Do Me a Special Favor: The Love Between a Father and Daughter.

Do Me a Special Favor:

The Love Between a Father and Daughter.

By Rev. Dr. Teresa Allissa Citro

“...When she got off her donkey, Caleb asked her, 'What can I do for you?' She replied, 'Do me a special favor. Since you have given me land in the Negev, give me also springs of water.' So Caleb gave her the upper and lower springs,” Judges 1:14-15.

Aksah was Caleb’s only daughter. The meaning of names were and continue to be very important. Caleb named her Aksah, which means "jewel." In his eyes, she was “Daddy’s Jewel,” a rare treasure, worth everything. Every time he called her, he was reminded that she was his jewel.

However, the custom for inheritance was different for daughters. Girls didn’t receive inheritances, but Caleb gave her an inheritance anyway. To the Jewel of his heart. She received a piece of the land because Caleb promised “to the man who attacks and captures Kiriath Sepher” he would give his daughter in marriage and a piece of the land as a dowry.

Actually, this was brilliant on his part. He was going to find a man of valor who was respectable, honorable, and trustworthy: a real man that could take care of his daughter, someone like his own character. Caleb took the biggest mountain in the promised land. He was a man who believed God for the impossible. A man of great faith. A man who knew God. A man who took care of her and her mother. He made sure the man had to work to receive his only daughter. He wasn’t just going to hand his daughter to just anyone. At the same time, he was guaranteeing her an inheritance. This is a great dad. The blessed man who won his daughter’s hand in marriage was Othniel. Caleb kept his promise by securing a great husband for his daughter and an inheritance to boot.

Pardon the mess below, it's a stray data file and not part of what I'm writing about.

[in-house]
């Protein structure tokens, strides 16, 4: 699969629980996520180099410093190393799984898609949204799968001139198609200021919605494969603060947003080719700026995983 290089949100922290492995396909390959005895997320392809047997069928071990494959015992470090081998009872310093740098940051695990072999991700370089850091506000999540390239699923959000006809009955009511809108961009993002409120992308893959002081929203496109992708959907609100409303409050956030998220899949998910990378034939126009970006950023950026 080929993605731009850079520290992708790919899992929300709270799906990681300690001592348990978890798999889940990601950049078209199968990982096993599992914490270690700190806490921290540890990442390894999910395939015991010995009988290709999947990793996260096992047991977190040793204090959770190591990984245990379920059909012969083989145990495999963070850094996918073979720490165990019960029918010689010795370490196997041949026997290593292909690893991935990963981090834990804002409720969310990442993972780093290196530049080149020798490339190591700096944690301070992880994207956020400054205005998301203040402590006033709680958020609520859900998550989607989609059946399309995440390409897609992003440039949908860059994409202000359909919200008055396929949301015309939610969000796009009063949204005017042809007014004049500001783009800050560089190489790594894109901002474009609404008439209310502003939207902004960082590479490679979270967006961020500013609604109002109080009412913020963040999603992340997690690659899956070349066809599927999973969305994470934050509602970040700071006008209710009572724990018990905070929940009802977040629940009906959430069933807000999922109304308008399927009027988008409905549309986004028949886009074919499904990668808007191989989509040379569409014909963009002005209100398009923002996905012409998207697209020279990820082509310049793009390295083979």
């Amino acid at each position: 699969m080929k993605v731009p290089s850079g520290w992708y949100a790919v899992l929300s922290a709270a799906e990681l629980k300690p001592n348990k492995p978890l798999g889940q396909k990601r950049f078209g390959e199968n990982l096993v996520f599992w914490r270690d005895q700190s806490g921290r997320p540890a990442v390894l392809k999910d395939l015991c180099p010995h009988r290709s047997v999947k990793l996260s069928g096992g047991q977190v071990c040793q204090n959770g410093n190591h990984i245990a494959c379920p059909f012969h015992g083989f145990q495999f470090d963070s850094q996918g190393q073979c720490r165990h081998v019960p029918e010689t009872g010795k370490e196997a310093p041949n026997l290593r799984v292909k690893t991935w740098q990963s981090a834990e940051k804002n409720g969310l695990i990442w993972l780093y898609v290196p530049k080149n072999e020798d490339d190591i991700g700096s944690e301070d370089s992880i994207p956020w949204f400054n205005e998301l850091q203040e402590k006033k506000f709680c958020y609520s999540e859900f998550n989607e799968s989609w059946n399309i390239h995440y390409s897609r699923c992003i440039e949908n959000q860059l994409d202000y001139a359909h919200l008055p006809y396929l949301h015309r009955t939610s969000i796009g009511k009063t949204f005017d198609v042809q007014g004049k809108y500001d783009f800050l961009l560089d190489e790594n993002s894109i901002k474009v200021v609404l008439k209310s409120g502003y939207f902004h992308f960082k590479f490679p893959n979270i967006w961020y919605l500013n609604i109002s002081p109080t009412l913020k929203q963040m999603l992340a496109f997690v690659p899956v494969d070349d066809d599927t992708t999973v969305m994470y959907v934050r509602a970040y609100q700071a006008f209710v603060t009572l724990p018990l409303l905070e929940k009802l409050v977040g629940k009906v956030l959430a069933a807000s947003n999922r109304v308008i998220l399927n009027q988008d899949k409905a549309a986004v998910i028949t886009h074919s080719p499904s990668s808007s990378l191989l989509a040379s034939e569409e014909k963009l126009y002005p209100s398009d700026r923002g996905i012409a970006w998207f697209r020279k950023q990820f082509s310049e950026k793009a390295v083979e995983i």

Aksah was her father’s daughter, equally fearless and honorable. She decided to go to her dad. Let me explain. To understand the great significance of this story, we need to understand the custom of those days. Daughters were gifted jewelry and/or money, never land. It just wasn’t done. However, she received land.

Of course, the land was received by the courageous act of her husband as I explained above. So in reality, it wasn’t a gift to her per se by how it was done. I have no proof, but I can’t help but wonder, did Caleb set it up so that the man who married his daughter would be able to take care of his treasured jewel? I believe the answer is a yes. Her husband lived up to the expectations and became a judge. He was considered a godly man. He was honorable in his own way. Aksah is my kind of woman. If I lived in that timeframe, she would be my friend. She did something that was unusual and bold. She went to her dad to ask him for mor